While Abishag was a bit plump for many of her years as an indoor cat, she still felt the cold and intensely disliked a chilly breeze.

When the weather started to cool, she always enjoyed her freshly-washed blanket, a generous amount of sunshine coming through the window and of course the gas log fireplace.

Cats often teach us humans to enjoy the simple things too.

Uh, Pete …

Evidently Pete, our Yard Guard and Watch Cat (the best one we’ve ever had outside) hasn’t heard the awful saying about what curiosity does to a cat.

He’d seen a small lizard scurry across the canary melons on the pallet, and was either defending them or looking for some ‘fast food.’

I’m happy to say he was unharmed by his adventuring. (He also didn’t get stuck somewhere. At the size of a cocker spaniel, Pete is one hefty cat.)

Issac Newton and a cat door?

It seems scientist Isaac Newton was working on some experiments while at the University of Cambridge. However, as cats are wont to do, his kept scratching at the door, wanting to be in – or out – or in – or out, interrupting his thoughts and progress.

Newton’s solution was to call the campus carpenter to cut two holes in the door to his quarters, one for his mother cat and the other for her kittens. Who would’ve thought the brilliant scientist who realized the existence of gravity would also invent the cat door?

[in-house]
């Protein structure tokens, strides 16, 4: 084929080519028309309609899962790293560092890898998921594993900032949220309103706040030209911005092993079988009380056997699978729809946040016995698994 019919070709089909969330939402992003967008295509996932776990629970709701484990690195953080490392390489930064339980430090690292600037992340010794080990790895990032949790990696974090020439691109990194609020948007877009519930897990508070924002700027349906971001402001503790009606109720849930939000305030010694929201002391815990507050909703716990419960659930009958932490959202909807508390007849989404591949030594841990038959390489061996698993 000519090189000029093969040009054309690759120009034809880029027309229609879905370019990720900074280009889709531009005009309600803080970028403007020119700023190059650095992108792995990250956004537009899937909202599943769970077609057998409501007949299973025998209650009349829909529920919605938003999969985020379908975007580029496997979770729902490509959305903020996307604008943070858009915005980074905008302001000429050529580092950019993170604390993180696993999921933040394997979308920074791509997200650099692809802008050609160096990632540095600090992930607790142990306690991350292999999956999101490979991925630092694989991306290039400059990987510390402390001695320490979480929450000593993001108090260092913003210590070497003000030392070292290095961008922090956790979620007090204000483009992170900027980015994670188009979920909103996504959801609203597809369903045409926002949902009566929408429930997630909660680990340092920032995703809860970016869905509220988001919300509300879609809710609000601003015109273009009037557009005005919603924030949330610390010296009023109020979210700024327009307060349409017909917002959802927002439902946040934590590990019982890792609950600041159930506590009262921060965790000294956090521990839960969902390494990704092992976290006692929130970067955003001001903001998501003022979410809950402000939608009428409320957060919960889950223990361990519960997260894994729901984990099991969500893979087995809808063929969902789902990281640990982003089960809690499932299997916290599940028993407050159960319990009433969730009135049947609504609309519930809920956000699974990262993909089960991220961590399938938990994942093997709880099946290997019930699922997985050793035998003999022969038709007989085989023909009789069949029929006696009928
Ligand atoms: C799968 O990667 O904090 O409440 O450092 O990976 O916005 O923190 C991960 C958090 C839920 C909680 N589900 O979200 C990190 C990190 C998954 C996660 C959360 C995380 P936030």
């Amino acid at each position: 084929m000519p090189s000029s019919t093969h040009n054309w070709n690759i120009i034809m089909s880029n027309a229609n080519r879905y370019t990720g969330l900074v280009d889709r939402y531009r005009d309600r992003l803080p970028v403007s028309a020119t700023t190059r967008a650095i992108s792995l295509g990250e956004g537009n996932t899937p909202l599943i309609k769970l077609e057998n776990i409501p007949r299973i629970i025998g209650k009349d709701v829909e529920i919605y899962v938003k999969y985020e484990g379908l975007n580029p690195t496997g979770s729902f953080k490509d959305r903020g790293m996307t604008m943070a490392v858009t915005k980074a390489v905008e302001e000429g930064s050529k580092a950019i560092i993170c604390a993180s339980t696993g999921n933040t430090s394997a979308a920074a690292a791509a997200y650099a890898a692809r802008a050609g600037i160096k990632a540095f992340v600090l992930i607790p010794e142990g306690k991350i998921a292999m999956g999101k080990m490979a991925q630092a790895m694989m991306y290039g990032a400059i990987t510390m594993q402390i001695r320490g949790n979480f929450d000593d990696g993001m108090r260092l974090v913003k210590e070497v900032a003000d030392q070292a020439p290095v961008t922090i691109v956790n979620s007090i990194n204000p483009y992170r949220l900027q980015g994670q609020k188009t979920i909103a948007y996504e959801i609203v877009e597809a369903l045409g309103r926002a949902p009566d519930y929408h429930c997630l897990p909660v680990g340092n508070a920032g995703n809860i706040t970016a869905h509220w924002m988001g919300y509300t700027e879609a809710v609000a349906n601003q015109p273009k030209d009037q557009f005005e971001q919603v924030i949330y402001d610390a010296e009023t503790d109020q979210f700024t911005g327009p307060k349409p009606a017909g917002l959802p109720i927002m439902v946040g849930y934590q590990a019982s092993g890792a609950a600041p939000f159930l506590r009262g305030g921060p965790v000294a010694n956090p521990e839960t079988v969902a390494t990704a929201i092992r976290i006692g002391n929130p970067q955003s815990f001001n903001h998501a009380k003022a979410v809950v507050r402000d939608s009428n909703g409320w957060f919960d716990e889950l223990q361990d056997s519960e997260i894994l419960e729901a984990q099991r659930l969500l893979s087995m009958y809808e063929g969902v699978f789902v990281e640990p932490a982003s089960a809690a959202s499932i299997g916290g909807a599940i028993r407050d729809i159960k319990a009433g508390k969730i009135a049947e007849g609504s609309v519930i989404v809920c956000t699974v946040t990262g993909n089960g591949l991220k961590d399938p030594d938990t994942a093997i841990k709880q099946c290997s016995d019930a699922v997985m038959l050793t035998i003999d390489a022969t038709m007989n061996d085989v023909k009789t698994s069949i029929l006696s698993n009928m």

“How Stuff Works” not only mentions the story, but says tourists can see the door and the two holes cut into it for the convenience of Newton’s cats to this day.



Those tiny paw prints at the bottom of the photo belong to Gabby, our five-pound adventuress.

The other, much bigger prints likely belong to a full-grown coyote.

Even though I tell myself I need to stop worrying when one or more of them is late coming home for dinner, I still go out calling and looking for them until all the Kibble Kids are safely inside their ‘dorm building’ for the night. (Their little cardboard box beds lined with old sweaters and blankets look like the Seven Dwarves’ home in ‘Snow White.’)

Being a ‘pet parent’ actually is comparable to having teens around the house.

But at least the Kibble Kids won’t ask to borrow the car keys.

Another legendary cat

This huge mural at Elysian Heights Elementary School in Los Angeles honors ‘Room 8,’ a stray gray cat who spent the school years from 1952 to 1968 being the much-beloved pet of all the kids. Room 8 was featured in many news stories over those long years, as well as having a book written about him, a movie and many tributes from the kids etched in the paving stones around the school. Atlas Obscura is keeping his legend alive.

You can read the rest of Room 8’s story here: